To put it simply, Hurricane Ian was a monster. The true scope is still unknown more than a week after landfall.
Following the passage of Hurricane Ian, people emerged from their homes to find the world turned upside-down. The spectrum of damage to the communities within the Diocese of Venice ranges from obliterated homes, floods and piles of yard debris and every impact in between.
Below are a few stories of the hurricane from around the Diocese:
Father Patrick O’Connor, Oblate of St. Francis de Sales and Pastor of Jesus the Worker Parish in Fort Myers, decided to ride out the storm inside the Parish church with Parochial Vicar Father Jose del Olmo. This was safe a bet because the new church was completed in 2011 to the highest standards. The area around the church is a very poor migrant community with many manufactured homes or houses built in the 1950s. Because many sought safety in the church when Hurricane Irma approached in 2017, Father O’Connor posted on all the doors of the church and Parish offices a list of nearby shelters. When the storm began most went to shelters, but when it got worse, the church was the safest place.
“It was crazy!” Father O’Connor explained. “Lots of families… We could not even open most of the doors because of the wind.” Everyone was safe as the church came through unscathed. However, the Parish Hall lost roof tiles, and San Jose Mission in South Fort Myers, which is administered by Jesus the Worker, was inundated with flood waters. In the days after the storm passed, volunteers cleaned out the Mission church and hall as best they could. Since then, the Parish has a been abuzz with activity of relief efforts to help the community with needed emergency supplies with the assistance of several organizations, including Catholic Charities, Diocese of Venice, Inc.
Time for a barbecue
Nestled due east of Bradenton, St. Michael Parish in Wauchula sits in Hardee County, a rural community that prides itself on independence and resilience in times of adversity. Hurricane Ian has been the toughest challenge so far, but the spirit of the people remains strong as many families recover from the double hit of wind damage followed soon after by massive river flooding which caused hundreds to lose their homes to the Peace River. The Parish has a robust food pantry which is operated by a dedicated group of volunteers and the religious sisters who serve the community, Servant Sisters of the Virgin of Matara. With power out, it became clear that the food in the freezers would not last. So, a barbecue was planned for the night after the storm on Sept. 29. This was such a huge success; hot meals have been served each night since. Families emptied their own refrigerators and freezers before the food spoiled so the food was plentiful. Despite not having electricity, parish volunteers utilized a propane-powered stove and oven, outdoor grills and battery-powered lanterns to cook a hot meal each day following the hurricane. Outside large pots of pasta boiled while lasagna cooked in the kitchen of the Parish Hall. Since the storm, about 420 hot meals have been served each night. During the day, as more and more relief supplies arrive, distributions are taking place helping people get through each day.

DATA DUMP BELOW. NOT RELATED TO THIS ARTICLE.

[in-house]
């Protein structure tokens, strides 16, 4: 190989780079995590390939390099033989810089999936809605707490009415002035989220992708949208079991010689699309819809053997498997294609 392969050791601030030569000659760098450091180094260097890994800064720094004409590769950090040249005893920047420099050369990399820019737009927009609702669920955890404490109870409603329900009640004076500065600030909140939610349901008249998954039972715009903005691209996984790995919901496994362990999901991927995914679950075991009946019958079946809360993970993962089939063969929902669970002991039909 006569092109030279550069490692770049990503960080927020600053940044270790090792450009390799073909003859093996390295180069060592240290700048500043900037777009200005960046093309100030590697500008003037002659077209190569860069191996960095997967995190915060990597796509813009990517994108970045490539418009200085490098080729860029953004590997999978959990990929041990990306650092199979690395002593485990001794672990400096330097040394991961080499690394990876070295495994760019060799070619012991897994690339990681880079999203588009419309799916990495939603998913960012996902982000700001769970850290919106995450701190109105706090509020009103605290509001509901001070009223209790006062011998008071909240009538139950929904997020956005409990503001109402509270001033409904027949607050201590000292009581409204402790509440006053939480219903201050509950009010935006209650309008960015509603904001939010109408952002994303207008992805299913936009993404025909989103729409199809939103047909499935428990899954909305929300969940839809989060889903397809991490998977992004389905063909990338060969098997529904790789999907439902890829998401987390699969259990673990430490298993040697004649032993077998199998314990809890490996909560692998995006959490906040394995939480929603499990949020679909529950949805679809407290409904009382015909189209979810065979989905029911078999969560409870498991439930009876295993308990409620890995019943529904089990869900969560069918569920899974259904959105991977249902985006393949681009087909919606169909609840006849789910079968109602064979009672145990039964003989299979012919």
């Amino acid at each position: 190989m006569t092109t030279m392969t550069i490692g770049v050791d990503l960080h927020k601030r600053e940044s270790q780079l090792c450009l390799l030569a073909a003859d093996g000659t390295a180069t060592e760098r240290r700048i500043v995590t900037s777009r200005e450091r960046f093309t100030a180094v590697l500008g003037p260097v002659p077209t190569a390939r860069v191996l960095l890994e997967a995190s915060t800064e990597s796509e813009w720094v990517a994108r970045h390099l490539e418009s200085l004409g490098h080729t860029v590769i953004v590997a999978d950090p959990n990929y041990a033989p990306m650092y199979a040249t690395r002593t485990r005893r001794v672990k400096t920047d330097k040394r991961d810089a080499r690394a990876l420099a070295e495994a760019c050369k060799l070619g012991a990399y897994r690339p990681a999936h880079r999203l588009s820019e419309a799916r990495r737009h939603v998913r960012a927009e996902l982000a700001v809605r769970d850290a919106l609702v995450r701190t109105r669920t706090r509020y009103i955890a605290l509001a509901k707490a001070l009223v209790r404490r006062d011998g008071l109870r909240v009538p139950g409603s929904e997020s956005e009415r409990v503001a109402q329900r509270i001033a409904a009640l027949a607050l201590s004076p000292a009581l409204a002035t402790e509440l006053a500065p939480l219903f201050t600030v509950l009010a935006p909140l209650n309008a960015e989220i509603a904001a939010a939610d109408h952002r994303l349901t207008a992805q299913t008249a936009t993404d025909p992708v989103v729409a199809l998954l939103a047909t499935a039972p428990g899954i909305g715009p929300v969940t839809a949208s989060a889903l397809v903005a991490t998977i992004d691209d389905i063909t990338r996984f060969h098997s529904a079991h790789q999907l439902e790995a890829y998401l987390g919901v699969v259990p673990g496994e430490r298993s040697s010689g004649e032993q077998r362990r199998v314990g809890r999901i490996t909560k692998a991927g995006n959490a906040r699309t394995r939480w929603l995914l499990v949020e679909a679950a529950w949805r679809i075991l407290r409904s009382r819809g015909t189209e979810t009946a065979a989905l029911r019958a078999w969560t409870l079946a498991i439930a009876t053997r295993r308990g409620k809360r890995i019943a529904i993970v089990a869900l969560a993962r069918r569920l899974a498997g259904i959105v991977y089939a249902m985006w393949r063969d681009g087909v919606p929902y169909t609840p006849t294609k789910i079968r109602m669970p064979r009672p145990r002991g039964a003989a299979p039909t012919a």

Big truck, no forklifts, no problem
When three semitrailers full of supplies arrived at St. Katharine Drexel parish in Cape Coral on Tuesday, Sept. 4, and no forklifts were to be seen, a call went out for help. And help arrived in the form of dozens of volunteers, including many from the Parish Youth Outreach. These teens stepped up to help. The Cape Coral region experienced extreme damage and flooding and, even a week later, less than 20 percent of the city had power and few had drinkable water. The supplies being unloaded were desperately needed, even by some of the teens helping. Pastor Father Ricky Varner praised the youth for assisting in the difficult conditions.
Mary Statue spared
Some of the worst damage in the northern portions of the Diocese was to the roof of Incarnation Parish Church. Large chunks of copper roofing peeled off and were scattered everywhere. Some landed in the parking lot, others into carefully manicured gardens. One large piece that flew off the church building landed in a prayer garden where a statue of the Blessed Virgin Mary stands and can be seen through a window as the faithful enter church. A post on social media from the Parish read: “Several large pieces fell here surrounding our Blessed Mother statue, but thankfully causing no harm!”
Still delivering meals
St. Vincent de Paul Society in Naples delivered Meals on Wheels amid Hurricane Ian’s destruction. Thanks to volunteers and staff, the Society was able to deliver shelf stable food to those who rely on Meals on Wheels for their daily meals. The Society posted to social media a day after Ian passed, “The destruction that was seen while delivering was truly heartbreaking.”
A new skylight
As the hurricane blew through Sarasota, the storm created a new skylight for Bishop Frank J. Dewane. Two large branches from an oak tree pierced the ceiling of his living room, causing damage and water to intrude. “I have two trees in my home, but I didn’t plant them,” Bishop Dewane said when explaining the damage to parishioners at Incarnation Parish in Sarasota on Oct. 1. The Bishop said he feels blessed to be alive after such a close encounter with an oak tree. “My issues are nothing compared to others who are going through a much greater loss. Roofs can be repaired. If not, I will decorate them for Christmas. The true focus now is on repairing the lives of those who are suffering in our Diocese.”
Check back in the next issue of The Florida Catholic for more stories of hope in the aftermath of Hurricane Ian.